Some believe that the ghosts of the dead (and living) may inhabit old houses. I don't know about that, but certainly the ghosts of the houses and what transpired in them can haunt one's memories.

(I took the following four photographs in December 1993).


123 North Gramercy Place, Los Angeles, Ca. (1935-?). The address was on a letter written by my grandmother to her brother Carl, March 7, 1935.  She and her family had recently moved there. This is the house where my mother met my father who lived next door (117, since the 1920 census) they were married in September 1935.

2029 Longwood ave., Los Angeles, Ca. (1940-1941). My first remembrances of this house was when my parents brought home my sister Pat from the hospital in July 1940 (I was 3). She was on my mother's lap in the front seat of the car (no child seats or seat belts in those days!). I remember my aunt Harriet falling down the stairs with the vacuum cleaner once (I thought this was very funny!). The house was at the bottom of a hill on the corner of Longwood and 21st Street. I remember my parents talking about it being a dangerous intersection (no stop signs). There was an auto accident there once where a car had turned over and the driver was hurt. My mother had the man wait in our house until the ambulance came. I was playing with a cardboard doll house in the living room. When the ambulance drivers came rushing into the house they stepped on my doll house and smashed it! My mother told me not to cry, that it was much more important to get the man to the hospital.

3445 Alsace ave., Los Angeles, Ca. (1941-1952). I spent much of my formative years in this house. It was located in a new housing development called Sunset Hills. My father had it built for the princely sum of $3800! It had two bedrooms, one bath, dinning room and a den that later became my bedroom. It had a two-car garage that was later converted into an apartment for my Aunt Harriet and Uncle John in about 1947. My earliest remembrances were when I went over to see it while under construction. I think I stepped on a nail or splinter and hurt myself. I remember December 7th, 1941. My parents took me to Olivera Street and I got sick on Mexican candy! My mother was in the shower when my father heard on the radio that the Japs had bombed Pearl Harbor. I did not know what that meant, but I knew from their reactions that it must have been important. I went through kindergarten and half of first grade at La Cienega Elementary School near Adams and La Brea (It is now gone). My first grade teacher was a Mrs. Johnson. She was mean. She used to lock children in the closet when they misbehaved. I completed the remainder of elementary school at the then new Baldwin Hills School. I went to Audubon Jr. High and had just started Dorsey High when we moved. In those days people knew their neighbors and the kids wandered all over the area. My favorite place to roam was the Baldwin Hills. I still have some photographs I took of the construction of the dam that broke about 16 years later in 1963. My sister Christine was born while we lived in this house and my father died there.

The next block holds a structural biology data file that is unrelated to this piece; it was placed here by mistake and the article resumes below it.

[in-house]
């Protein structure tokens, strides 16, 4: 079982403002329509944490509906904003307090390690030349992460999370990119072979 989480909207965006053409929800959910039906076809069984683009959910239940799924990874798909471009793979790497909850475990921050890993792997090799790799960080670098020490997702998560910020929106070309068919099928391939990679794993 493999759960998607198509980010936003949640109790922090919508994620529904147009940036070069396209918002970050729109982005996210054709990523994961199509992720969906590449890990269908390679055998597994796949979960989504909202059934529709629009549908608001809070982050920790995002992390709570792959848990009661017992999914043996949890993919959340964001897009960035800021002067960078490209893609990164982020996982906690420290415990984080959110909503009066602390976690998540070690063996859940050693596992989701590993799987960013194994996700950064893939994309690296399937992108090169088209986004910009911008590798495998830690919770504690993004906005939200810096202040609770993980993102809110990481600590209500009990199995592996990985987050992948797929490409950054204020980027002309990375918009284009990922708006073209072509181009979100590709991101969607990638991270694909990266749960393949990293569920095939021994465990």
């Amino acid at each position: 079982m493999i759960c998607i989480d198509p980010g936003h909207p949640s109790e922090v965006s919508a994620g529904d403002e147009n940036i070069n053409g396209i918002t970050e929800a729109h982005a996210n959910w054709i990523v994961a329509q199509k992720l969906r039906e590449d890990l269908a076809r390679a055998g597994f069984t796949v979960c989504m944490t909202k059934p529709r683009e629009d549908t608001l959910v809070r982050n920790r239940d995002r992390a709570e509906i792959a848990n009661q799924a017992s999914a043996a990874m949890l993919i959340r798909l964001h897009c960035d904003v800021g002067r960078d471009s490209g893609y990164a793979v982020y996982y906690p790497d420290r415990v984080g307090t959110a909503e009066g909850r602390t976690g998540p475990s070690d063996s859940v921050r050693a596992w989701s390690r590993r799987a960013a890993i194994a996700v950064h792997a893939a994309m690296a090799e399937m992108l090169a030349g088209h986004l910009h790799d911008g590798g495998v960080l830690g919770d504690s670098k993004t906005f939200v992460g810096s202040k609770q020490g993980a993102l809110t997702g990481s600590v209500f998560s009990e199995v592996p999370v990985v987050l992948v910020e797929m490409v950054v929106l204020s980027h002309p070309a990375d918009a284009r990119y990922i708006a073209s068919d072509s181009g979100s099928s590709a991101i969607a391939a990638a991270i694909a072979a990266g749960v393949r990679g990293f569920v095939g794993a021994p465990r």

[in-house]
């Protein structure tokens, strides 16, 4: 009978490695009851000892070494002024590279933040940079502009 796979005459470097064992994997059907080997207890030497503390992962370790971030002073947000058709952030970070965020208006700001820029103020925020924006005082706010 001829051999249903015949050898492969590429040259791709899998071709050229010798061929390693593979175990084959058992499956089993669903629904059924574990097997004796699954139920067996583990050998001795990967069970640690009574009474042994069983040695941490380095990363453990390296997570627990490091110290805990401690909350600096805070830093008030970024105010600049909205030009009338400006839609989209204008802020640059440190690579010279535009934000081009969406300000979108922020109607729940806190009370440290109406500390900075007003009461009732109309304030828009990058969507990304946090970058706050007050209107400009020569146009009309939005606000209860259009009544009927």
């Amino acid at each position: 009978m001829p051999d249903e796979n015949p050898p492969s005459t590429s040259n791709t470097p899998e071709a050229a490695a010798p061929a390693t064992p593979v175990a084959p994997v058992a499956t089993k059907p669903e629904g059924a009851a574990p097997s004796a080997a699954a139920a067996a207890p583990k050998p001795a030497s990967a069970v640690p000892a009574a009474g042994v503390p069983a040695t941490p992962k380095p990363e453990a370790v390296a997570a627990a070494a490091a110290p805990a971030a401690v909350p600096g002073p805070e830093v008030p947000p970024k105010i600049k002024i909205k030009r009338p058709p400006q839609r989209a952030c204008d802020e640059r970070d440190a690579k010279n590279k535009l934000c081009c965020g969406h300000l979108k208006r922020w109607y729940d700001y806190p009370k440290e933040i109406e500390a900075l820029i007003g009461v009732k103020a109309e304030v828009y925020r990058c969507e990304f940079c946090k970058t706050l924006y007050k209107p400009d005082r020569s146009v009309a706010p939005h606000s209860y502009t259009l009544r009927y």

5162 Southridge ave., Los Angeles, Ca. (1952-1958). This was the last house that our family lived together in. My mother married Jim Coxswell in 1951/2 and subsequently moved into this house in Windsor Hills. This was my mother's dream house. It had three bedrooms, 2 baths a dinning room and a small house in the backyard which eventually became my bedroom, radio room and workshop. The marriage didn't last due to serious character flaws in Jim compounded by the fact that he was already married!  Within a year or so after they moved into this house the marriage was annulled. Both Pat and I completed Dorsey High School while living here. I believe Christine completed Audubon Jr. High school also. Uncle Fritz lived with us for a while after his divorce from Nelva in about 1953-4. After our mother died in 1958, the house was sold and we three went are separate ways. I to live with a friend in El Segundo, Pat to Biola College and Christine to live with the Berkie's at Falling Springs Lodge about twenty miles above Azusa, Ca.

510 Standard Street, El Segundo, Ca (1958-1960). After my mother died in 1958 I moved in with my long time friend, Al Leiher. This was a small one bedroom house. I got the bedroom where I set up my ham radio station. The rent was $75 a month for which I paid half. I was working at Douglas Aircraft Company, El Segundo at the time but quit work to attend El Camino College in September 1959. Notice the ham radio vertical antenna on the roof. I left this house in June 1960 when I joined the Army. My 1956 Chevrolet convertible is parked in front. I sold it while I was in the Army, but I should have kept it as that model became a classic and is now worth a lot more than the $600 I sold it for!  Note this house was completely rebuilt in recent years and is now two stories.


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